Shortly after she graduated from the Institute of Culinary Education in New York, Dara Lyubinsky became a regular at Whole Foods. Clad in her stiff white chef’s coat, she wandered around the meat section, randomly giving advice to shoppers about meat cuts and recipes right before handing them her business card.
Flash forward one year and the Wootton High School graduate found herself cooking in the homes of New York Giants quarterback Eli Manning and NBC sports commentator Bob Costas.
Lyubinsky, a 31-year-old Bethesda resident and mother of 4-week-old Noa, may have graduated University of Maryland with a degree in political science and communications, but she’s all about food.
The Bethesda resident doesn’t just make her living cooking meals for others. She does the shopping at farmers markets for fresh, in-season food and then prepares several days’ worth of breakfasts, lunches and dinners, each designed specifically with the family’s dietary needs in mind. Her finishing touch involves making sure each platter appears ready to be photographed in a cooking magazine, with an array of colors and textures designed to make any mouth water.
Lyubinsky actually started out in what she thought was a dream job in publicity and ended up despising it. To keep her spirits up, Lyubinsky would go home and cook. Her then boyfriend, now husband suggested she go to culinary school. “I laughed at him and nine months later, I went,” she said.
It was a busy time of working during the day, going to school at night and planning a wedding in between. One week after finished culinary school, she was laid off from her job, calling that “b’shert, the universe kicking me out on my tuchas,” she said.
So with no job, Lyubinsky turned to Whole Foods. “I got my first client at the meat market,” she recalled. Things snowballed from there, and she soon was cooking meals for several families and also styling foods, including for the television show The View.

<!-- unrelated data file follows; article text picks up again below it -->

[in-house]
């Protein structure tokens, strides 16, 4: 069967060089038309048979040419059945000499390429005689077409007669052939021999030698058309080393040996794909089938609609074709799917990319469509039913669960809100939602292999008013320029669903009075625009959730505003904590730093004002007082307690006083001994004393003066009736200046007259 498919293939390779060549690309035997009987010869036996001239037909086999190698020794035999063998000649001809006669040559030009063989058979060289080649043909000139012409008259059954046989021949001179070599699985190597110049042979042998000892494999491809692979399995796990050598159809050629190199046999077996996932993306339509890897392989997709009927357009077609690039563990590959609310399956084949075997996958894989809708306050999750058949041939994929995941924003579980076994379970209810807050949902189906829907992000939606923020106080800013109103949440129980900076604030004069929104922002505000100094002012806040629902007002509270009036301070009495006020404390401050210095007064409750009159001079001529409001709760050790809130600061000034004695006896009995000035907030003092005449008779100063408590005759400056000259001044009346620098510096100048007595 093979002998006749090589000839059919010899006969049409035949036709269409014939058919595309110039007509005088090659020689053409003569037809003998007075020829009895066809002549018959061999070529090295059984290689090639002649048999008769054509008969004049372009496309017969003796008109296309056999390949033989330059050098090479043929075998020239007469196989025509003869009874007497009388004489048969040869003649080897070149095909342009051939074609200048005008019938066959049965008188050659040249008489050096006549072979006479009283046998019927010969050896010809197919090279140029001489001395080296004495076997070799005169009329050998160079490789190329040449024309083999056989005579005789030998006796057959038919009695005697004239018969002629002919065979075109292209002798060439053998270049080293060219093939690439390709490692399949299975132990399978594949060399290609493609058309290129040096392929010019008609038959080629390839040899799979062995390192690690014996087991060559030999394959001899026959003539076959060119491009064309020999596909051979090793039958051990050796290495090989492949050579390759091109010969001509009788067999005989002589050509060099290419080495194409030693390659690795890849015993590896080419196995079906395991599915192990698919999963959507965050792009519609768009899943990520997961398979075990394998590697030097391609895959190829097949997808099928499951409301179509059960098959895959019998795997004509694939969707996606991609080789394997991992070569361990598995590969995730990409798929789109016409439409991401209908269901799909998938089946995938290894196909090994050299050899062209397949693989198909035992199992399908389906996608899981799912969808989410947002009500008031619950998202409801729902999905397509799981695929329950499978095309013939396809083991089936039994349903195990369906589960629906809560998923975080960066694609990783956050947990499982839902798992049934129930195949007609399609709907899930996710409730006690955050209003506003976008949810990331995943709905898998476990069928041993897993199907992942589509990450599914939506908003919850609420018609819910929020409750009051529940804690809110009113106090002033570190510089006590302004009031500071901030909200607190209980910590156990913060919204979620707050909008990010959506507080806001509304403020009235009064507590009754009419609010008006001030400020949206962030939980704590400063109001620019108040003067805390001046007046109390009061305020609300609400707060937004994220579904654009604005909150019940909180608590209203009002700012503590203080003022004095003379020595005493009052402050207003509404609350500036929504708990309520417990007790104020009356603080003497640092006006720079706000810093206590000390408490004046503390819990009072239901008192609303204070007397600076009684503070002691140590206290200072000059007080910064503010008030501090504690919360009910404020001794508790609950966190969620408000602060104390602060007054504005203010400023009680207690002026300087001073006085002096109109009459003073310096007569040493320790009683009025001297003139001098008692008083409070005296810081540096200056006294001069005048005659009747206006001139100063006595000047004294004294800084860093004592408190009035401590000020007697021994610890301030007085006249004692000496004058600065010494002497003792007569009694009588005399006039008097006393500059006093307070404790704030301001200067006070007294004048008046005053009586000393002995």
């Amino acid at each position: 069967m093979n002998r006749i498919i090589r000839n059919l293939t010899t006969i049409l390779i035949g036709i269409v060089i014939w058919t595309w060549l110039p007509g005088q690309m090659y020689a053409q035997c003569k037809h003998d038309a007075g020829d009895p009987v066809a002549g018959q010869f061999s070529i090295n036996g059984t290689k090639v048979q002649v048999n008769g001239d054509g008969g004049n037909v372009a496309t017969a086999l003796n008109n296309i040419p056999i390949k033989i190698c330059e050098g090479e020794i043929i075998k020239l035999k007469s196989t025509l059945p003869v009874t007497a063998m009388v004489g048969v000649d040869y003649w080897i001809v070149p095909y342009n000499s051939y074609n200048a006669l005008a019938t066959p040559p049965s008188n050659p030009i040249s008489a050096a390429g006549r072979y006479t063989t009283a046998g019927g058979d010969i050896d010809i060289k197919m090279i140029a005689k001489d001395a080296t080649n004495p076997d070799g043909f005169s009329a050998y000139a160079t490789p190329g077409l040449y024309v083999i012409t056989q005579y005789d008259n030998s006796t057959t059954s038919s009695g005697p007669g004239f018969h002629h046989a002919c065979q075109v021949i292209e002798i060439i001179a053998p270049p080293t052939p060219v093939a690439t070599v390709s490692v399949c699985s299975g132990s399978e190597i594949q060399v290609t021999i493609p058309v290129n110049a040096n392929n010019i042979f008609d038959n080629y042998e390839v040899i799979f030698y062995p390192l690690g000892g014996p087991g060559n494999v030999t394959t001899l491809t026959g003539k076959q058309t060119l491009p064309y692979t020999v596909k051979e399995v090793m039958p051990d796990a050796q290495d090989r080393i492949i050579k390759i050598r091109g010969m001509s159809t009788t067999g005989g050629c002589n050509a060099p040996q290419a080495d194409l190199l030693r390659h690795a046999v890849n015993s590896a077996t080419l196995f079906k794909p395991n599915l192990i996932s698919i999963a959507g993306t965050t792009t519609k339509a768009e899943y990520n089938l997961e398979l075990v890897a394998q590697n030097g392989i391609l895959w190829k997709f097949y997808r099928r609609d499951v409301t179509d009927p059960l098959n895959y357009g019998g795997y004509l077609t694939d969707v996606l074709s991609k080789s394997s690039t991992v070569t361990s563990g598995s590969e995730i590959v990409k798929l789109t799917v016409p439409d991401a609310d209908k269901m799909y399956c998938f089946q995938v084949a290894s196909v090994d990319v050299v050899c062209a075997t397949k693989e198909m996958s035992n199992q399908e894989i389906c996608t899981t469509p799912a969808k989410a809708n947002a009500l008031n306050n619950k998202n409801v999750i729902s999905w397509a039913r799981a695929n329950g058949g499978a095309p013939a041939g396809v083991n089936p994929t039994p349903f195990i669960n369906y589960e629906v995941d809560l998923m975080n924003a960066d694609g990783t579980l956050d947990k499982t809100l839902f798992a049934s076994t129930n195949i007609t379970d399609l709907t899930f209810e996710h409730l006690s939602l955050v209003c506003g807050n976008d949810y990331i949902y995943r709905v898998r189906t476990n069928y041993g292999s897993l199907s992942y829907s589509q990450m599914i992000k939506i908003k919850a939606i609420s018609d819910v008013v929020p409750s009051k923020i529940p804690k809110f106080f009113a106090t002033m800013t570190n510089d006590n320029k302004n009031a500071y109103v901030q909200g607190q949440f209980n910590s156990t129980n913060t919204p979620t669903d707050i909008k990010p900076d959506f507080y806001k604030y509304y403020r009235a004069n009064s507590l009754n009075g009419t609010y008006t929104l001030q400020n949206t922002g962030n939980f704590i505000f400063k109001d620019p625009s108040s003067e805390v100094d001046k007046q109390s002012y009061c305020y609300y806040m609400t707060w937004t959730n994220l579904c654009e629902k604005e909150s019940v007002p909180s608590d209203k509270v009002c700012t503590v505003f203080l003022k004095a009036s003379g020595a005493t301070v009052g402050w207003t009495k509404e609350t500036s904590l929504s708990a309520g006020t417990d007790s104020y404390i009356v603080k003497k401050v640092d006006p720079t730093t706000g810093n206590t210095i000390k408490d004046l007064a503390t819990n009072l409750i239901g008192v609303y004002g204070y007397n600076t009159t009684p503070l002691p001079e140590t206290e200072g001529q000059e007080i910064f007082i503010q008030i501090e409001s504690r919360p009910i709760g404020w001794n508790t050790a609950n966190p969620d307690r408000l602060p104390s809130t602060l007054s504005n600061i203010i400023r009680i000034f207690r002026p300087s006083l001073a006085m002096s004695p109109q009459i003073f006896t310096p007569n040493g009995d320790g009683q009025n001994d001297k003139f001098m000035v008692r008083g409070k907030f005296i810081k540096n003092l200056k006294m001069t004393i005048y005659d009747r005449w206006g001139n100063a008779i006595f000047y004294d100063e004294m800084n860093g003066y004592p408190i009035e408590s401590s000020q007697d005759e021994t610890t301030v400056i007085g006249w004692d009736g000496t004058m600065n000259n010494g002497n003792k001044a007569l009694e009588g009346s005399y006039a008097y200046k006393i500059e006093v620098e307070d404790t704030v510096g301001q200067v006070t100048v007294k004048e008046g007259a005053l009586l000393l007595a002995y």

While living in New York, she was listed with a staffing agency and found herself cooking for a few famous people. It was not uncommon for her to get to the Manning residence around 1 p.m. and cook a lot of meals, packaging them up for the week, and saving the last, still hot, meal for the family’s dinner that night.
They liked roasted chicken with the vegetables included rather than separate, she recalled. “They were the nicest people, sweet, friendly,” she said, adding, “My Washington Redskins family had some choice words for me when I was cooking for him.”
She also cooked for Bob Costas, who had posted a request for a cook at her culinary school. She met with his assistant who chose her from a lot of applicants. Costas favored her turkey burgers. He was very health conscious, she said. “He really takes good care of himself.”
During an interview last week in her apartment, equipped with both a large kitchen and a beautiful view of most of Bethesda, Lyubinsky talked about her company, Tastes Like More, and explained how she loves to cook with seasonal foods, taking a basic dish and elevating it to a new level. Roasted chicken is good, but surrounded it with colorful veggies and herbs is better. An everyday salad tastes fine, but a light autumn salad is preferable.